When we launched Enseña Ecuador in 2014 with our first cohort of Professionales de Enseña Ecuador (PECs), the focus of our impact was on our students. Our vision for our students was represented by the “Three A’s”—aprendizaje, acceso y afecto (learning, access, and affect).
By the end of our first year, however, we realized that if the focus of our impact was the lives of our current students, that impact would never grow beyond those students in our classrooms. For our impact to multiply and grow exponentially, we needed to focus on our participants.
In 2015, we swung the pendulum away from our students and towards our PECs. Our goal was to ensure they were getting the support they needed to go out as alumni and create the impact that would reduce the country’s education gap and provide more students with the education, support, and opportunity they need. We revised the orientation of our program to focus on driving toward this vision for alumni impact.
But while focusing on our PECs was critical to envisioning our future impact, we soon recognized that also having an impact on the students in our classrooms today would require incorporating those students into that vision.
We began hearing about other network partners that were developing “contextualized visions”—visions for the future centered around the desired outcomes for their students, the communities in which they lived, and the systems that impacted them. We learned about Anseye Pou Ayiti’s commitment to integrating Haitian culture as well as the assets, needs, and opportunities of the local communities, and to similar efforts in several Teach For America regions. Specialists at Teach For All’s global organization shared materials and learnings with us from across the network and supported us in deepening our understanding of how to develop our own contextualized vision.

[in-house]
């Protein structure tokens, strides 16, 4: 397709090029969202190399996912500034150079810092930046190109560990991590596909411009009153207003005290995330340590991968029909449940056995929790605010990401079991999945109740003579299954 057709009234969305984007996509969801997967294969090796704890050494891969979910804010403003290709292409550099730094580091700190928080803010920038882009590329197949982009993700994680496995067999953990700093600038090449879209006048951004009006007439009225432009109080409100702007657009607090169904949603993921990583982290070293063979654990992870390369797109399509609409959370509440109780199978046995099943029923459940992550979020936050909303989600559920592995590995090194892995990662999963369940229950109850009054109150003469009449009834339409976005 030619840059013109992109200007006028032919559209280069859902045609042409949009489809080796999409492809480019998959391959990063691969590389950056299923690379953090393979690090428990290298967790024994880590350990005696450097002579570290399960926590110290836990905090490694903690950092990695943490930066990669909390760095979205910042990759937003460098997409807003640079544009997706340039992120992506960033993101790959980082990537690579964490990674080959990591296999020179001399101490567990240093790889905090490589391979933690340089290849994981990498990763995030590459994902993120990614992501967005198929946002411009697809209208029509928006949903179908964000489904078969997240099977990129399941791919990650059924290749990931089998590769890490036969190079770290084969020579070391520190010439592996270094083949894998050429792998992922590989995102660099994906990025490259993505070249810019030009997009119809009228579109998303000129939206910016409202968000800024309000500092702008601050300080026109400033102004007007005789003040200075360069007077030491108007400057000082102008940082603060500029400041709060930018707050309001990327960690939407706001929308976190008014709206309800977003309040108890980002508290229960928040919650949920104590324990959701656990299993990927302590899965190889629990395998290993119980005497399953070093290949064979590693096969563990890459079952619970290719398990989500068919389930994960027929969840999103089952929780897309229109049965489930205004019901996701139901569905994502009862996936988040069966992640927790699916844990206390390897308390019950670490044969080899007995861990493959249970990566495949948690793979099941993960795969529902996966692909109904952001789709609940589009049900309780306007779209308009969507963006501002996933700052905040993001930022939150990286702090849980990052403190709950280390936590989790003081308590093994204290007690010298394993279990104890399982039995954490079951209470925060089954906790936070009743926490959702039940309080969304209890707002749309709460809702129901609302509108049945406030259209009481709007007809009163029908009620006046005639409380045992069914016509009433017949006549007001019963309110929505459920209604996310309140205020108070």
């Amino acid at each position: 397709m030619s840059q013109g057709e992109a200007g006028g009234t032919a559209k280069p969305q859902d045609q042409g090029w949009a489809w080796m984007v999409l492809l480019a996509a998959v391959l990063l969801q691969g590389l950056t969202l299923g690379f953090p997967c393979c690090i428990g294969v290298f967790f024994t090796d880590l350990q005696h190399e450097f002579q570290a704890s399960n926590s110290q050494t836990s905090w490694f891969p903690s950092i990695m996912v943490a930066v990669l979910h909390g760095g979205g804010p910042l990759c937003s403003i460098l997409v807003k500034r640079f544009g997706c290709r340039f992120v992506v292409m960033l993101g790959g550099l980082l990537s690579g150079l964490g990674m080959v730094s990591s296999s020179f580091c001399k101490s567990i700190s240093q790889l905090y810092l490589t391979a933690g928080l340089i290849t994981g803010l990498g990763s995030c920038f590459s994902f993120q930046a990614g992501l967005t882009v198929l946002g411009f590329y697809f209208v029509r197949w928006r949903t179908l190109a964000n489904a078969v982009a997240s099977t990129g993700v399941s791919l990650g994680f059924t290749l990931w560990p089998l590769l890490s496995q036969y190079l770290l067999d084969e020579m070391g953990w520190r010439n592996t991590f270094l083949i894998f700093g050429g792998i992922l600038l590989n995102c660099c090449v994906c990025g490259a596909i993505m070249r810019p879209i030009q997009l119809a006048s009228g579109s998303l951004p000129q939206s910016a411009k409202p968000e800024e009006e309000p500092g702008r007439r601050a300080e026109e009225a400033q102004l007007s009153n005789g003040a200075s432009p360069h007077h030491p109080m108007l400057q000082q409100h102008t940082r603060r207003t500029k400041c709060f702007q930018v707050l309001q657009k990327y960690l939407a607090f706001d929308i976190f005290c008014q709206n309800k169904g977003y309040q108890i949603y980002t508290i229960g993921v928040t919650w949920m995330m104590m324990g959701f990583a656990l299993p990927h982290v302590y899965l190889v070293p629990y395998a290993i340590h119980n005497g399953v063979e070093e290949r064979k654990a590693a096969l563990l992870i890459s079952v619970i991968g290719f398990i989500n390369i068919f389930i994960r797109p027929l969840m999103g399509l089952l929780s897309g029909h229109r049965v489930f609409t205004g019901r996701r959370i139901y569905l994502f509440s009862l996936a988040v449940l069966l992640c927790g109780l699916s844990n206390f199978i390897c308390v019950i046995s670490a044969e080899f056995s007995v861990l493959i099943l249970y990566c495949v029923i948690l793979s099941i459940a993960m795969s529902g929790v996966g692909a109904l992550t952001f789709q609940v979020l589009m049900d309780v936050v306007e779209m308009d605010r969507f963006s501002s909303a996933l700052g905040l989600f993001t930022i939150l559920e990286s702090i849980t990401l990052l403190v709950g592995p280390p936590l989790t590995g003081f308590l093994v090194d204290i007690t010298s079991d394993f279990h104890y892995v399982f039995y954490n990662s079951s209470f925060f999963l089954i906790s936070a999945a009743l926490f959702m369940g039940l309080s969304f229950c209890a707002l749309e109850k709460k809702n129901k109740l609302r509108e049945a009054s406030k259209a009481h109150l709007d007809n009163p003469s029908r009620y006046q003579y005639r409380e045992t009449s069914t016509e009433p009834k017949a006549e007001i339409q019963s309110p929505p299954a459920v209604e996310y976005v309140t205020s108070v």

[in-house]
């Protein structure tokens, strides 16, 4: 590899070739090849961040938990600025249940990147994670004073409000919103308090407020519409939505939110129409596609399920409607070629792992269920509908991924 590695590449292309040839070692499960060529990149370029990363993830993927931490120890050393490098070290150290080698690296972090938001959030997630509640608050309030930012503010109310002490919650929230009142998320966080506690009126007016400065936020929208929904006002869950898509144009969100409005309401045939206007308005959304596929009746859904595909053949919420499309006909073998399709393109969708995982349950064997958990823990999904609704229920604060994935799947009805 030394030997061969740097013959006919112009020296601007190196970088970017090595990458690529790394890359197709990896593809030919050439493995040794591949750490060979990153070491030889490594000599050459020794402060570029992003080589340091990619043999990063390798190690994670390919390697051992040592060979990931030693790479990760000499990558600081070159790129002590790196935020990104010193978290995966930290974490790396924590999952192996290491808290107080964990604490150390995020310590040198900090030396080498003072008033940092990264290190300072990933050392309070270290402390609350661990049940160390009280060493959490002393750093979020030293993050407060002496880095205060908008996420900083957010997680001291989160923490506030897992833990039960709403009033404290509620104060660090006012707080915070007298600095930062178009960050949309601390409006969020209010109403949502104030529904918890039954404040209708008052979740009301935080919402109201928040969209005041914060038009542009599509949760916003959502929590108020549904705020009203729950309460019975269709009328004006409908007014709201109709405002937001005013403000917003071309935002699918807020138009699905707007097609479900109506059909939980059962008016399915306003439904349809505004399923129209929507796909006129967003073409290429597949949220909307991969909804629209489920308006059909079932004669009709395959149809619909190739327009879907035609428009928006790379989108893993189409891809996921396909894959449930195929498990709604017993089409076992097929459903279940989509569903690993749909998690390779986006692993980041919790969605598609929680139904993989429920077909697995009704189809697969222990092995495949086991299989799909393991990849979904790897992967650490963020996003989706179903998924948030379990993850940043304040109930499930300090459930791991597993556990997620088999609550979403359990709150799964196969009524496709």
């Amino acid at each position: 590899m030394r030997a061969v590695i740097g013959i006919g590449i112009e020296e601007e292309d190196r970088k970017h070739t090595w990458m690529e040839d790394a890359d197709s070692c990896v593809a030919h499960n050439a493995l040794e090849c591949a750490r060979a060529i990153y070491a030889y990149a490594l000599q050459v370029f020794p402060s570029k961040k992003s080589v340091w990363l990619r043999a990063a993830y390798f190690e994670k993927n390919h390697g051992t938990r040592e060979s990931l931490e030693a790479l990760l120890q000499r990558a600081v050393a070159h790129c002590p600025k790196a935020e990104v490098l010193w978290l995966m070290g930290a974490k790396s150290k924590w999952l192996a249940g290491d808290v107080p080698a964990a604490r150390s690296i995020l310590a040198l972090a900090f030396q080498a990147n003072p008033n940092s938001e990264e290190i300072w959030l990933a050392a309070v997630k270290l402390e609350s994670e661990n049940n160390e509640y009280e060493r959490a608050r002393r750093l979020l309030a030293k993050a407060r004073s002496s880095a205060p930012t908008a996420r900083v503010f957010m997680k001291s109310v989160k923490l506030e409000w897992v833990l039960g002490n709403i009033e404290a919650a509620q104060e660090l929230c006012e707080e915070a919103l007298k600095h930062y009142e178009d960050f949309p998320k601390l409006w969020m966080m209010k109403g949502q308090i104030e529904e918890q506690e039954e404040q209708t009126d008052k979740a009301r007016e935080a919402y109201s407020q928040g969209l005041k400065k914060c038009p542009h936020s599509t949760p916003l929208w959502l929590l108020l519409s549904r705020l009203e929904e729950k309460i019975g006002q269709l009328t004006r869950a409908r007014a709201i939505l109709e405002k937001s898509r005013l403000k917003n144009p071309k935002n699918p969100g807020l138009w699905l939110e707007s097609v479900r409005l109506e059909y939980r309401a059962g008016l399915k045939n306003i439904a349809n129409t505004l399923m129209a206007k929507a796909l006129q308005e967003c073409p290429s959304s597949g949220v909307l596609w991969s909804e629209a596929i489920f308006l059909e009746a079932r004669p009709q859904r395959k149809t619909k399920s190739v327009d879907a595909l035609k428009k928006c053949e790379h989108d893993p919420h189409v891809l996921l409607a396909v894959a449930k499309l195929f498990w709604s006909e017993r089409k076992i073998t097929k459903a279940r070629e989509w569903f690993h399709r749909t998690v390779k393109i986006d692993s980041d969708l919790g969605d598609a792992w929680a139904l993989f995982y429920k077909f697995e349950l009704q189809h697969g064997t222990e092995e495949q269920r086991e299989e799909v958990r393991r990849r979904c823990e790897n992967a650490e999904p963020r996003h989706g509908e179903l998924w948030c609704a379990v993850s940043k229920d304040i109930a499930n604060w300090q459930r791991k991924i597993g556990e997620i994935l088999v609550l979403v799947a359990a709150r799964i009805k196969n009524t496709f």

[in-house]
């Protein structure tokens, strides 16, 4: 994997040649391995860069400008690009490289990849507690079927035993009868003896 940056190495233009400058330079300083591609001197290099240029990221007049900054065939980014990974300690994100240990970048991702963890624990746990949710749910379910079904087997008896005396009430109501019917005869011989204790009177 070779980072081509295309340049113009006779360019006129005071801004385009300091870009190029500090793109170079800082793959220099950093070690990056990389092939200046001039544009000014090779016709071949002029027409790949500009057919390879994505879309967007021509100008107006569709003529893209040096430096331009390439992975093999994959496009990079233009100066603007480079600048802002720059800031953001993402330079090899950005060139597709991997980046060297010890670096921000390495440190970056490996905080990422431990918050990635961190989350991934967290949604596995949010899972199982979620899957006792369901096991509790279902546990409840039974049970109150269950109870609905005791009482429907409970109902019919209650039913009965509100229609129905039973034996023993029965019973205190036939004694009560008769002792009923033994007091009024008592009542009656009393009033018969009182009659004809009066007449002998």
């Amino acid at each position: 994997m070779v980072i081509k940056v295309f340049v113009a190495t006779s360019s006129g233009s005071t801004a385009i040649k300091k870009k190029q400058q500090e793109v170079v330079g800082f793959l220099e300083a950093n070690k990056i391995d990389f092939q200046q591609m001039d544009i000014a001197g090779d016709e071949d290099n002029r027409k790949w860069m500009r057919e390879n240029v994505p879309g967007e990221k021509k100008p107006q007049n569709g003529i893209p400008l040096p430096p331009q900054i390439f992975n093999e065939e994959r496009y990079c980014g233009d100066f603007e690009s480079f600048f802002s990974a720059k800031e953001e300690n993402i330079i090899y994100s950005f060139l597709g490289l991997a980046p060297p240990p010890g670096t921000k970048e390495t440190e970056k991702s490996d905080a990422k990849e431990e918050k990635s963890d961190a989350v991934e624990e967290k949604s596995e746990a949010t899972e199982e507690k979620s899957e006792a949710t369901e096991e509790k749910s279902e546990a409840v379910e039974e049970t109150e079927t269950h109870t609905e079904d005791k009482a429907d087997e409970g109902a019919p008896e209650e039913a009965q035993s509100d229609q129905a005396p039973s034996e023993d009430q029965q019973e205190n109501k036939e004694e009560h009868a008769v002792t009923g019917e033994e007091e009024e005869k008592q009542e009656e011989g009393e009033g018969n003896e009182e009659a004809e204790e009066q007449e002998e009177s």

We met with our PECs who met with their students, their students’ families and other members of their communities about what the the future they desired would look like. We developed case studies, held workshops for our staff, and talked with our board. We rewrote our impact narrative and understood that we needed to align our program to our vision, or we’d lose our way.
Today, Enseña Ecuador’s vision is rooted in the leadership of both our PECs and their students. By empowering our PECs to foster the empowerment of their students, our impact we can impact education and opportunity in Ecuador on multiple levels, and put more of its children on a path to broader outcomes.
— Nissa Gainty, Director of Training & Support, Enseña Ecuador